Issues In Educational Research 3(1), 1993, 17-33.

The hope of the future: The Kindergarten Union and the campaign for children's libraries in Western Australia

Alison Gregg
Curriculum Materials Information Services
WA Ministry of Education

This paper looks at two groups of education lobbyists in the period 1930-1960: the Kindergarten Union of WA and the WA Branch of the Children's Book Council. Both were motivated by the urge to build a better world for children, and both sought to achieve their goals through parent education, community publicity campaigns and political lobbying. The paper discusses the influence of the 1937 New Education Fellowship Conference, the ABC Kindergarten of the Air, Catherine King's radio programmes, the community centre movement, and the first Children's Book Week exhibitions Links are drawn between the two organisations, and the paper examines ways in which tactics learnt in one of the lobby groups were applied with equal effect in the other.

A better world for children

The histories of the Kindergarten Union and the lobbying campaign for children's libraries in Western Australia provide examples of the type of community-based popular movements that swept through many countries in the first half of this century. Arising from the ashes of two World Wars, they were fuelled by a determination to create a better, more peaceable and civilised world. Their supporters believed that education for young children would play a significant part in achieving that end.

The New Education Fellowship (NEF) provided a focus for this spirit. Although the Fellowship had originated in England at the end of last century, it spread rapidly to Europe and the US.[1] By the 1920s, its influence - and its emphasis on equality of opportunity, education programmes geared to the needs of the individual learner, creativity, co-operation rather than competition, and a belief in education as a means of achieving a just society[2] - had been felt as far as afield as Australia.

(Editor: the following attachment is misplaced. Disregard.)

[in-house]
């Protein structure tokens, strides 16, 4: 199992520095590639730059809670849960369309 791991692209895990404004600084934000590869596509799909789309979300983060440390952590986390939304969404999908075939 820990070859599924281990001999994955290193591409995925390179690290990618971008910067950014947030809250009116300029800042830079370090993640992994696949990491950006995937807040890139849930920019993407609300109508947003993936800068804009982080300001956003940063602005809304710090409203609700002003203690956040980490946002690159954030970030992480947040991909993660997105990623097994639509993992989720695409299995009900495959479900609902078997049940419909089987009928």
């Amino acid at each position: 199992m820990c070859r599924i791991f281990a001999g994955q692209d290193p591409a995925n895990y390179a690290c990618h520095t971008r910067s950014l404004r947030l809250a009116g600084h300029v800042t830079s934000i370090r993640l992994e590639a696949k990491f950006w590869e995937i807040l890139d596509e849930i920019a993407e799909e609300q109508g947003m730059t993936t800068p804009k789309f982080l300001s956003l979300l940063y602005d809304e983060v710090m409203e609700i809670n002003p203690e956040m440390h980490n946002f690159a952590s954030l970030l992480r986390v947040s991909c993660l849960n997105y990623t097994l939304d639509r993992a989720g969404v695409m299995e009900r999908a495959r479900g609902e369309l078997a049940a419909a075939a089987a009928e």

Mrs Joyner and the Little Citizens' Library

The NEF was a movement much in sympathy with the aims of the WA Kindergarten Union, established in Perth in 1911. It certainly echoed the concerns of Ethel Rose Paterson Joyner (Mrs A.E. Joyner), a stalwart of the Kindergarten Union and the Chairman of the Meerilinga House Committee during the 1920s.[3] She was a woman of immense enthusiasm and energy, giving untiringly of her time to support a host of worthwhile community organisations. Her friend Noel Stewart listed some of them in a graceful tribute to her in As I Remember Them:[4] they included the Silver Chain, YWCA, Fairbridge Farm School, Children's Protection Society, Girl Guides' Association, Young Australia League, Women's Service Guilds. League of Nations Union, Australian Federation of Women Voters, Victoria League, and the Women Writers' Club. But perhaps the association dearest to Mrs Joyner was the Little Citizens' League, which she had founded in 1924 in memory of her daughter Barbara, "a Little Citizen" who had died in early childhood. The League itself seems to have been something of a curiosity, albeit built upon the highest ideals. Mrs Joyner apparently adopted a radio transmitting beacon as the League's official symbol. The League's address was Radio Headquarters U21, and it sought to

... broadcast love, joy and fellowship by means of service. Membership is open to the children and grown-up friends of the world without distinction of race, creed, class, caste or colour.[5]

The Little Citizens' Kindergarten (now part of Highgate Primary School) and the Little Citizens' Children's Library (since demolished) were both nurtured by this same idealistic urge. Although the motto and the stated objectives of the League sound airily impractical, Mrs Joyner proved time and again that she was a shrewd manager, a skilled publicist, and a generous benefactor utterly committed to promoting children's interests. The Library in particular demonstrated the extent of her remarkable lobbying skills. Spurred on by the example of the burgeoning Children's Library and Crafts Movement in NSW, Mrs Joyner determined early in 1939 to start a free library for children in Perth. Within a few months, she had persuaded Perth City Council to provide suitable premises on an attractive site overlooking Robertson Park, at a peppercorn rental; to spend £388 (a substantial amount in 1939) on fitting them out to her own exacting standards;[6] and to entertain guests at a lavish afternoon tea following the library's grand official opening on 4 November.[7] For her part, Mrs Joyner undertook to provide the books, manage the library and maintain the property. This she did almost single-handedly until advancing age (she was 66 when the library opened) and ill-health forced her to seek assistance.